Poem introduction

One of the things that Empson told us a generation and a half ago, is that English thrives on ambiguity, the way that ferns make spores all over the place. A title such as 'In Time' is full of ambiguities.

In Time

In Time

The night the world was going to end
when we heard those explosions not far away
and the loudspeakers telling us
about the vast fires on the backwater
consuming undisclosed remnants
and warning us over and over
to stay indoors and make no signals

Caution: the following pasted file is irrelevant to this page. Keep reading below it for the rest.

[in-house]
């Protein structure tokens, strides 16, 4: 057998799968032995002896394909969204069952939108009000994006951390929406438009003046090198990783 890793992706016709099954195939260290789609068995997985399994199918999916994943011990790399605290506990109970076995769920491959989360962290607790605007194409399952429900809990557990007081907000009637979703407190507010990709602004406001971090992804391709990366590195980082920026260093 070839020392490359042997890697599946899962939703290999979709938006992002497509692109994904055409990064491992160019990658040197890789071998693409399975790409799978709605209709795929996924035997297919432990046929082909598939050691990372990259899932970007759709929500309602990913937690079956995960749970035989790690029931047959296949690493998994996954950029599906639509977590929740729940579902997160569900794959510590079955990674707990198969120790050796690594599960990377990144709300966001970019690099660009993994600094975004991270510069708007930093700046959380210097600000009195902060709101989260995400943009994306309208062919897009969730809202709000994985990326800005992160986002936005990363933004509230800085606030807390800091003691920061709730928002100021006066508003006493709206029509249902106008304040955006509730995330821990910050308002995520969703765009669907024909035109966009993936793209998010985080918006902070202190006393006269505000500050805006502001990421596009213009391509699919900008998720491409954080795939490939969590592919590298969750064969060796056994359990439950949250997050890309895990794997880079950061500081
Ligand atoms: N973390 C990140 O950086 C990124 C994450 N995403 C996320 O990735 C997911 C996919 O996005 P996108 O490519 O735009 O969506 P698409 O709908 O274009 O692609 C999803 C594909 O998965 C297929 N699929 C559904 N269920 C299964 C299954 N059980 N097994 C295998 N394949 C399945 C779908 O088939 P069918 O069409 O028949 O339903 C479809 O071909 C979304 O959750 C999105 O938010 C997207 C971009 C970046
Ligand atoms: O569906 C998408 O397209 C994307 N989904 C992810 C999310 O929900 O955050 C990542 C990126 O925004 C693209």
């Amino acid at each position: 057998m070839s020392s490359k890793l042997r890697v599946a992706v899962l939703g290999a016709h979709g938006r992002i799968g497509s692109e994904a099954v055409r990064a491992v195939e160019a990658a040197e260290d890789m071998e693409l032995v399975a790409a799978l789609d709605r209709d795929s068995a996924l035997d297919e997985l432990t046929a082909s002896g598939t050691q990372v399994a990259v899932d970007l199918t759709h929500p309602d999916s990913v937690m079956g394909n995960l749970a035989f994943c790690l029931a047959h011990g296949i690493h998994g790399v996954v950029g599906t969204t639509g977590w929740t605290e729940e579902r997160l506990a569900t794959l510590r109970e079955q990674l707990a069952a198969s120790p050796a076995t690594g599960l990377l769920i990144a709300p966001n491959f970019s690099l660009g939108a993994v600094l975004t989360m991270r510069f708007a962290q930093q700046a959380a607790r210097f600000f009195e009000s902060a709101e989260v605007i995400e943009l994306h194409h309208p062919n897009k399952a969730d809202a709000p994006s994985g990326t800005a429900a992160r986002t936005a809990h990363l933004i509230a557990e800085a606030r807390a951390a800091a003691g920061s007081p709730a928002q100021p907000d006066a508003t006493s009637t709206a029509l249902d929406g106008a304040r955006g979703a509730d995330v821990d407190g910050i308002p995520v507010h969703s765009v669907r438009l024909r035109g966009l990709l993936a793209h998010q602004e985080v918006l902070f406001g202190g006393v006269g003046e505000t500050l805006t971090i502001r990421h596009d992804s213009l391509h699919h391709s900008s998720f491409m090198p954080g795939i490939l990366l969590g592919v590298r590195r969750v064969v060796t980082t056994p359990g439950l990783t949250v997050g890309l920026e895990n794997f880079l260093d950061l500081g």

you stood at the open window
the light of one candle back in the room
we put on high boots to be ready
for wherever we might have to go
and we got out the oysters and sat
at the small table feeding them
to each other first with the fork
then from our mouths to each other
until there were none and we stood up
and started to dance without music
slowly we danced around and around
in circles and after a while we hummed
when the world was about to end
all those years all those nights ago


'In Time' from The Pupil. Copyright © 2001 by W. S. Merwin, used with permission of The Wylie Agency LLC.

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Books by WS Merwin